There are many different aspects of derealization and depersonalization, and I can hardly claim to be a clinical expert based on one or two weeks of feeling it. However, I do have one good way to explain the feeling.

Like most people, I've moved many times in my life. I know the feeling of stepping into a spotlessly clean and featureless apartment or house, and how that feeling of emptiness and contextlessness rapidly fades as memories and associations and physical cruft collect, turning an arbitrary space into something that feels like a home. And things around me become comfortable and familiar, and I have dozens or hundreds of little things to remind me of who and where I am. But then I've also left a house, and seen the process reversed, seen something that meant so much to me turn back into an anonymous structure. And sometimes, inbetween times, I will have little glimpses and reminders of what things around me really look like, outside of me emotional connections. And what depersonalization felt like was that feeling written across the world: I was in a strange room, a strange house, a strange town, a strange world. (Incidentally, I was in a strange town, in an unstable housing situation, but that doesn't quite explain how I felt.) It was like I was walked into a house that was decorated similar to my house, but was not exactly my house. I intellectually knew that it was, that everything was the same, but the weight of associations was suddenly and inexplicably lifted.

The whole thing is easy to explain in these terms, but woefully inadequate. Looking at what I wrote now, it seems silly that it changed me as much as it did, that a week of feeling something as theoretical as "my emotional associations with my surroundings are no longer there" could become the worst week of my life. (Although I should point out that dental pain added another element of misery to this).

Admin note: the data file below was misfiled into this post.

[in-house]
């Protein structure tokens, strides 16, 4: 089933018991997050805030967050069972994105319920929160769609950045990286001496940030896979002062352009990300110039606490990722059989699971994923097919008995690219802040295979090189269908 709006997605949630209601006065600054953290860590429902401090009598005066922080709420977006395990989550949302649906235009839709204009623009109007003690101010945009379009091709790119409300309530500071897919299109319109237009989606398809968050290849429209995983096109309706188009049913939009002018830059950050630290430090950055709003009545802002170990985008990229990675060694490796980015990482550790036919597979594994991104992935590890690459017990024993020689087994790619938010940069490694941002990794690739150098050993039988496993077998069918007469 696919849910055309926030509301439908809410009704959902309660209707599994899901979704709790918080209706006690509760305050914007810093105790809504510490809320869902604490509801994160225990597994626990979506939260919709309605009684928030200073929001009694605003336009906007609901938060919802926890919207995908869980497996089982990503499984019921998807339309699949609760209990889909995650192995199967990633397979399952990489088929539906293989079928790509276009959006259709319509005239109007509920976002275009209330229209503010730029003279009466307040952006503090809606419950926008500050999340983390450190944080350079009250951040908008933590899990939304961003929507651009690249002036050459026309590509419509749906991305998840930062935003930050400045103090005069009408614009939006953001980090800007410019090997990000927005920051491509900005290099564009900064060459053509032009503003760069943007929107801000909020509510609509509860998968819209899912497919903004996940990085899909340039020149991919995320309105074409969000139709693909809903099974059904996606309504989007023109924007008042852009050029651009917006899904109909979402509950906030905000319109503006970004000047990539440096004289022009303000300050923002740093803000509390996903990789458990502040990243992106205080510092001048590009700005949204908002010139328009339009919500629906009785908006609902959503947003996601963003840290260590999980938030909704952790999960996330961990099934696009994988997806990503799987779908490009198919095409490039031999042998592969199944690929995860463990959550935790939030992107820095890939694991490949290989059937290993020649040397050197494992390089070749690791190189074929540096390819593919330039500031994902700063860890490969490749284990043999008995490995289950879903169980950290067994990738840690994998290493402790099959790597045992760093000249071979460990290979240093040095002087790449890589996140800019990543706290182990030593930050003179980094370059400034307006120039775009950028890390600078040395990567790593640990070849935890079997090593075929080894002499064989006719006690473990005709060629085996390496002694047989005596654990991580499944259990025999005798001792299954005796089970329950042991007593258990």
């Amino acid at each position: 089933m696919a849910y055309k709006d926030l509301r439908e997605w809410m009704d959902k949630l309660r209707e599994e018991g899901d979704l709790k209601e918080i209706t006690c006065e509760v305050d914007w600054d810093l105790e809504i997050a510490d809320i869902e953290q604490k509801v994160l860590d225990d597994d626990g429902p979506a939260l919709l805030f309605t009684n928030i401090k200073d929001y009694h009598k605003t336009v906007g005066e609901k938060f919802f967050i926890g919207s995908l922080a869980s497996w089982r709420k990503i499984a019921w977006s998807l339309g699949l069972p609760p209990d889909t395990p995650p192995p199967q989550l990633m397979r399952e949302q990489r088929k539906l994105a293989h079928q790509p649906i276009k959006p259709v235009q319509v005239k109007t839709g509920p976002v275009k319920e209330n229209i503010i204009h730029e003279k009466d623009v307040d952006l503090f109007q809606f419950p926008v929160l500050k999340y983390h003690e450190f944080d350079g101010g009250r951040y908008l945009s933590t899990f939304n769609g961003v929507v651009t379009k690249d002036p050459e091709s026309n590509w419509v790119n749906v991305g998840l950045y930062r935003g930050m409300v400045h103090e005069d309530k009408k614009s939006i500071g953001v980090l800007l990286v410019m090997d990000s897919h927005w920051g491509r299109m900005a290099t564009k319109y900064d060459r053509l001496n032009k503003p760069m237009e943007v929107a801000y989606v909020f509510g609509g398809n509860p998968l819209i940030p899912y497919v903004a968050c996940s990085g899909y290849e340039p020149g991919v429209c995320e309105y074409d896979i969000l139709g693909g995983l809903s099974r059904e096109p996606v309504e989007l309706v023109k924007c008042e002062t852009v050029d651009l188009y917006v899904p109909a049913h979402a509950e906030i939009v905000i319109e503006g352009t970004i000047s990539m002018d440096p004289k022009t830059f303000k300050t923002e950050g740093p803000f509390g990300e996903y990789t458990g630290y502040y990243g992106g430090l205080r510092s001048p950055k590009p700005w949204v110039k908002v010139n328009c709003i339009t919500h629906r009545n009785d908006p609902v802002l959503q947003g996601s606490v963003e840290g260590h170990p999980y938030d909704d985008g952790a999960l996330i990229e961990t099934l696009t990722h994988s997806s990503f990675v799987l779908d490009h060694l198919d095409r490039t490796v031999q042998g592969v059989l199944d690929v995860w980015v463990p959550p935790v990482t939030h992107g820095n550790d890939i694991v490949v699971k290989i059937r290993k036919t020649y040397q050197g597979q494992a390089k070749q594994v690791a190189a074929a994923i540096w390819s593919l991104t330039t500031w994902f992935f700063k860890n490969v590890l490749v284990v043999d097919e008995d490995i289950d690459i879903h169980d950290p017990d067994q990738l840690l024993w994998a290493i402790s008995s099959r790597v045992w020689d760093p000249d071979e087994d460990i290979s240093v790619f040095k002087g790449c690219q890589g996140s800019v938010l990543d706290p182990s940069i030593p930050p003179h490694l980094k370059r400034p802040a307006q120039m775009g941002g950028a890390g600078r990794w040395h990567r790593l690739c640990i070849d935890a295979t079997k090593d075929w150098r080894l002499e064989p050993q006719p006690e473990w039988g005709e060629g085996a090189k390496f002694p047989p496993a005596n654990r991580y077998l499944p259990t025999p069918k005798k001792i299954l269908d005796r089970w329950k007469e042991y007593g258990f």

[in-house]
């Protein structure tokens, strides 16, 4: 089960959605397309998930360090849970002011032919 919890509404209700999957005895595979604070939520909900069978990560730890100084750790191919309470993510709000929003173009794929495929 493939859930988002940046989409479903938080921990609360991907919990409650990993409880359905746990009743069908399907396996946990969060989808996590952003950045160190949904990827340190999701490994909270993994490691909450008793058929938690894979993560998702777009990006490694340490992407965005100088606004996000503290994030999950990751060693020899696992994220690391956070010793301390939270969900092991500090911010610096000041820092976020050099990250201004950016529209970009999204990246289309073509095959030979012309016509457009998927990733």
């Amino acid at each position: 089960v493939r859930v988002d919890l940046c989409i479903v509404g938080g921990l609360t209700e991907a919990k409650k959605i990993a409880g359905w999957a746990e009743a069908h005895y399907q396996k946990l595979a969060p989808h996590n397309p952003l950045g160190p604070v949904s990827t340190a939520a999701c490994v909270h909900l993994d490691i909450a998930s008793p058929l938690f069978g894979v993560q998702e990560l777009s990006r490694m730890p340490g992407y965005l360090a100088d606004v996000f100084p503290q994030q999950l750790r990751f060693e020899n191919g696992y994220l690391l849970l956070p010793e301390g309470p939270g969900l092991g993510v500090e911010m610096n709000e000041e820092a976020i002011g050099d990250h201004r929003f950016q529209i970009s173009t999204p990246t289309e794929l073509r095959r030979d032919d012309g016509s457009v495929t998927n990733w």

One thing should be said about this: certain aspects of this don't sound too terrible, and at times they are not. This is not an angsty or existentialist experience of asking myself how did I get into this shotgun shack?. This is also not a sudden breath of newness that makes us question the structures we have built up for ourselves. It bears passing reference to those things, in perhaps the same way that Tabasco sauce bears a resemblance to actually burning your mouth with a red hot piece of metal. This has an immediacy and unpleasantness to it that makes it hard to compare with other things. In other words, although it might bear a slight resemblance to experiences that are not all bad, derealization and depersonalization are not the new rock and roll.

My experience went away for two reasons. First, much of my situational problems were solved. I found support, got healthier, and had a root canal, and slept a whole bunch. Second, I believe that (at least for me), there was a nadir of confusion that was hit and there was a natural recovery from it. I don't know, and my experience is not objectively or subjectively standard compared to other's experiences. I don't know if it a self-resolving and limited problem for everyone. And right now, as much as I have written this down and objectively remember that I felt subjectively terrible, it is hard for me to recapture just why I was so afraid and confused when the feelings of derealization came across me.

Log in or register to write something here or to contact authors.